You know that thing called ‘thay-ter’ – where people go on stage, speak really loudly, open their eyes wide and laugh uproariously to make their point? Well, ‘thay-ter’ can be good – but transported to cinema, it can stretch a bit thin. And feature some awkward moments – of which Bumboo has a few. A word you’d normally hesitate to use in polite company, this mad comedy, inspired by French film L’Emmerdeur, pluckily features no big stars. Instead, character actor Sharat Saxena – muscular villain ‘Ronnie’ of Ghulam – is its most famous face. As sniper Mangal, Saxena mostly holds it together, the film showing a few bright flashes, but then slipping into low-brow comedy that’s so self-consciously ‘thay-ter’.
Yet, Bumboo has some notable frames. It opens with Mika’s warm-as-whiskey voice singing lustily of how ‘life ki ho gayi bumboo’, comments on comedy turning into ‘treasury’, a cop-raid on a Mumbai chawl unearthing a 1200-crore-worth swindler Manu Gupta (Pandey at his most scatological), taken to court in Goa. Here, the plot starts running mad rings, underworld hit-man (Saxena) dispatched to silence Gupta, a depressive photographer (Dave), a tip-thirsty bellboy (Mishra), junior hoods et al joining in. Bumboo has the occasional line of pure hilarity – hotel waiter Gomes remarks loftily, “Mein management ke munh nahin lagta,” his timing with Saxena near-perfect, the latter’s focus shaken when fellow hotel guest Suresh Sudhakar (‘SuSu’ to critics – yes, you heard right), the chubby Dave, tries to kill himself, babe-licious wife Pinky (Mandy) preferring lechy Dr. D’Souza (Kaul). Petrified the police might rain on his assignment, Mangal tries keeping ‘Su’ from suicide.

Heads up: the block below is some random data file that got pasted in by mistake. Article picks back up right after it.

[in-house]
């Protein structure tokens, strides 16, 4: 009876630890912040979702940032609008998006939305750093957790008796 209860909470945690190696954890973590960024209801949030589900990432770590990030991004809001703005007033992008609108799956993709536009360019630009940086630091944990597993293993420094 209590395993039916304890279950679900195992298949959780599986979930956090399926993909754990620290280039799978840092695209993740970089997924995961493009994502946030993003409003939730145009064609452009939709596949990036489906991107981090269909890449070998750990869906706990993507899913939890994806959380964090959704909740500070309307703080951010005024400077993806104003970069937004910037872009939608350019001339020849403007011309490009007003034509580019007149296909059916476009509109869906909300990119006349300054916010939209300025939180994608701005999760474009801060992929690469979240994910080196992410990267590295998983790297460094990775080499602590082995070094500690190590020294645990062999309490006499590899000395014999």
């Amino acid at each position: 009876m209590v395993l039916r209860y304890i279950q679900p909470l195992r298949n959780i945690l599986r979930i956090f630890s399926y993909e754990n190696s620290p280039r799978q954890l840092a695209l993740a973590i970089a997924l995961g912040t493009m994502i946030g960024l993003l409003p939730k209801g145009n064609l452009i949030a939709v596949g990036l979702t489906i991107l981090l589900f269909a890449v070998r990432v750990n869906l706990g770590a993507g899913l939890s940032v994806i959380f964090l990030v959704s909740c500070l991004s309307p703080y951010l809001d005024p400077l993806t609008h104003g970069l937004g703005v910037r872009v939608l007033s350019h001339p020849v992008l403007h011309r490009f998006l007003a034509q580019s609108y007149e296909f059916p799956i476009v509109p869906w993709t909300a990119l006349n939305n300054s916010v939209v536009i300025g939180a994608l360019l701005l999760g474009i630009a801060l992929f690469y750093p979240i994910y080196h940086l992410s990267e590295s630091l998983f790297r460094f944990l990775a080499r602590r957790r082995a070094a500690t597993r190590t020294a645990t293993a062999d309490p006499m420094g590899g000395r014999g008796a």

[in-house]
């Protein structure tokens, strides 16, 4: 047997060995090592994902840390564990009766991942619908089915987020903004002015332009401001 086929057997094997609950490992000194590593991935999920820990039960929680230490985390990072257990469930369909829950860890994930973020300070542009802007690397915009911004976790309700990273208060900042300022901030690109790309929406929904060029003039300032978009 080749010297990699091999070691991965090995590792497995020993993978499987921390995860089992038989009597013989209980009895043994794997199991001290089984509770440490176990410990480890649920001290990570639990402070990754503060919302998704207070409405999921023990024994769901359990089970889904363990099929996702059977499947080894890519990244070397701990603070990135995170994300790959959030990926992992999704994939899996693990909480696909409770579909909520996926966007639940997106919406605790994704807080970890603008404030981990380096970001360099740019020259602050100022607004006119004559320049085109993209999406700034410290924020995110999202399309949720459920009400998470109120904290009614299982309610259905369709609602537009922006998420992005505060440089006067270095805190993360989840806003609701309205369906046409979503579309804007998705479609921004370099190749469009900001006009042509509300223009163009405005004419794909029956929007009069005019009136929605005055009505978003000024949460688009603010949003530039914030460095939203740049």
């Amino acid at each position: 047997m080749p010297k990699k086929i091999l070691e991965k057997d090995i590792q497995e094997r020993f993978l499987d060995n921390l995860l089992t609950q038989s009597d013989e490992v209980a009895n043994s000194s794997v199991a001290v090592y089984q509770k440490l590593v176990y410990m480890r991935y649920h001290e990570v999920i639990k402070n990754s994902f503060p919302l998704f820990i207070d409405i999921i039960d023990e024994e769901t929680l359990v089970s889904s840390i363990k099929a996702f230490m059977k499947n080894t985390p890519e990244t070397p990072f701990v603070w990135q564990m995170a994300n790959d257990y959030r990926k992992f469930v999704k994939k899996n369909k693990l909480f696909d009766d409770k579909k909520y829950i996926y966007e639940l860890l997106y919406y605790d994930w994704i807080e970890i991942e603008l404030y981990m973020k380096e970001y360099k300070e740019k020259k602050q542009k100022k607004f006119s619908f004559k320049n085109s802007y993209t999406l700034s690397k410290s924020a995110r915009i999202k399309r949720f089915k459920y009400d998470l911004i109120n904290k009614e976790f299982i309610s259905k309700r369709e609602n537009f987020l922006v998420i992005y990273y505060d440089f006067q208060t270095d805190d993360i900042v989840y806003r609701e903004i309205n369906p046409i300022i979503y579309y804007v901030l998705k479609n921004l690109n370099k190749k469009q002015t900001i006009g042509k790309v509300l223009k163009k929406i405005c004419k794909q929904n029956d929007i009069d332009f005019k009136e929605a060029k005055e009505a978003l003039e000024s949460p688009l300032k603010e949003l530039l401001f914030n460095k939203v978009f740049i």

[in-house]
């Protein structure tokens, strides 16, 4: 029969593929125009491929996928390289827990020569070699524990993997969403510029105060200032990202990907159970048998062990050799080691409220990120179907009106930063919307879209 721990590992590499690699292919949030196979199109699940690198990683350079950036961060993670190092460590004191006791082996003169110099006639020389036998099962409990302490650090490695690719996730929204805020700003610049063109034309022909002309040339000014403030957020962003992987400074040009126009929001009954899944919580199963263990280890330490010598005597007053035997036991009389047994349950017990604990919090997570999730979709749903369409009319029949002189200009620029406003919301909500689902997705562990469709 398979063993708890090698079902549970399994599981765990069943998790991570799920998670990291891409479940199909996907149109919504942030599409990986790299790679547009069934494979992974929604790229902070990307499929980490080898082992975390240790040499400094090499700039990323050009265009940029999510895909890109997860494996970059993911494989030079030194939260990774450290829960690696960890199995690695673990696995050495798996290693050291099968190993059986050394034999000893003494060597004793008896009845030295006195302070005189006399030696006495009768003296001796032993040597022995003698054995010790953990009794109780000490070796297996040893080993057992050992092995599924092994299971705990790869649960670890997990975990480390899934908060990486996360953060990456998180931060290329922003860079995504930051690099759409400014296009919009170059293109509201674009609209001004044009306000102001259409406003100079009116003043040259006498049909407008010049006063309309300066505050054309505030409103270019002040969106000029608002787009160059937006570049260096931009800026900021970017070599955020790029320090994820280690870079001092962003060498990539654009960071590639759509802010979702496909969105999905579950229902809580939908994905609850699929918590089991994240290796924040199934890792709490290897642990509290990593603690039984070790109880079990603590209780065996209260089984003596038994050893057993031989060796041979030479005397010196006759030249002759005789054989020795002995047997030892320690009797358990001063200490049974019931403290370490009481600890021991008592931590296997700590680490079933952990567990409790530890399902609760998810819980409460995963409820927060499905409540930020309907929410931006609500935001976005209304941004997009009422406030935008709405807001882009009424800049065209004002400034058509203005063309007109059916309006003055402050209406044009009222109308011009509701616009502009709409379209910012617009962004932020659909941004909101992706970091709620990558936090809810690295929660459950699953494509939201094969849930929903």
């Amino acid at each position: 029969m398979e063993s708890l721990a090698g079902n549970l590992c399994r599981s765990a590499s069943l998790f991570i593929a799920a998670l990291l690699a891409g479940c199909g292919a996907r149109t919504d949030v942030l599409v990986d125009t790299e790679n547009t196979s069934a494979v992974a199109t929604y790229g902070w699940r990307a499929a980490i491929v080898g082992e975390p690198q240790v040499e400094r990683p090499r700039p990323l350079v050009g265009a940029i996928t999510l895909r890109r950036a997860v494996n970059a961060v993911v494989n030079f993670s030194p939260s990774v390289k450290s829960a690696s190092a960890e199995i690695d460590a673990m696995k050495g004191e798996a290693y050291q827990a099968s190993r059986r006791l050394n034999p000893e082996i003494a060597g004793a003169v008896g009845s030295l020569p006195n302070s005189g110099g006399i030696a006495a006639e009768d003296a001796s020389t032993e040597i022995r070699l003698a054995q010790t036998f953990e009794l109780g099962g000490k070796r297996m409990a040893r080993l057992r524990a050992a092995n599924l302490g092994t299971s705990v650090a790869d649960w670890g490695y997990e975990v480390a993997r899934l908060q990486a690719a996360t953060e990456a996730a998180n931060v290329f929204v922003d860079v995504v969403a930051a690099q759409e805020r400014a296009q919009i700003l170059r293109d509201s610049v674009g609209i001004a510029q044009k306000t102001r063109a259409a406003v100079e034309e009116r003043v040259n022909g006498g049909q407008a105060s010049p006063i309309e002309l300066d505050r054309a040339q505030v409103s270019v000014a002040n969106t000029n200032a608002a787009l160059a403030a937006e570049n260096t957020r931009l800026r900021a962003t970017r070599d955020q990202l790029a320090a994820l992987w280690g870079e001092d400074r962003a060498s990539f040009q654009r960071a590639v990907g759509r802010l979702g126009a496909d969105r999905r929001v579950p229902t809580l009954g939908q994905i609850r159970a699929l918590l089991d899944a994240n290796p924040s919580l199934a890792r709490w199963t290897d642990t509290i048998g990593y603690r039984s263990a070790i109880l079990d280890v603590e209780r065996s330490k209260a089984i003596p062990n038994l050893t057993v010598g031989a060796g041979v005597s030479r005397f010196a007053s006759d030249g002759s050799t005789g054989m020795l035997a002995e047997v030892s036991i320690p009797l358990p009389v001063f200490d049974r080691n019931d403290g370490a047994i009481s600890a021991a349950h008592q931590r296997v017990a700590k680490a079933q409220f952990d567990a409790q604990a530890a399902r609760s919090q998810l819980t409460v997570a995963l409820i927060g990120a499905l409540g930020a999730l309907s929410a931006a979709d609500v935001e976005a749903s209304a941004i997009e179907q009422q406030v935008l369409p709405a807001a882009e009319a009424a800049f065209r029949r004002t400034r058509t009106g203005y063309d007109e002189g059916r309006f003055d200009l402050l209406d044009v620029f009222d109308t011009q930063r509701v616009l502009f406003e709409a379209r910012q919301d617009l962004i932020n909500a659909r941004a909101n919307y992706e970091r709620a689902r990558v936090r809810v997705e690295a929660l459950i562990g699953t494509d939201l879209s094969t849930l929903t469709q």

But stuff happens – including a sedative injection shot into the wrong person, goons in hot pursuit forgetting their stepney at home and a cop in a cupboard. Add a hot babe emerging from the sea like Ursula Andress, cleavage showcased as talent, and that’s a merry mix. Except for the ‘thay-ter’ – that wide-eyed overacting with incessant PJs, gay no-jokes, even some vomiting. Peppy background music lifts the bar frequently while cracks on screwdrivers and biwi-chors help. But Bumboo gets shafted by its lapses into lavatory humour – and too much thay-ter for cinema.
Hired gun Mangal meets suicidal Suresh – while shooting a swindler. Does fate shaft the best-laid plans?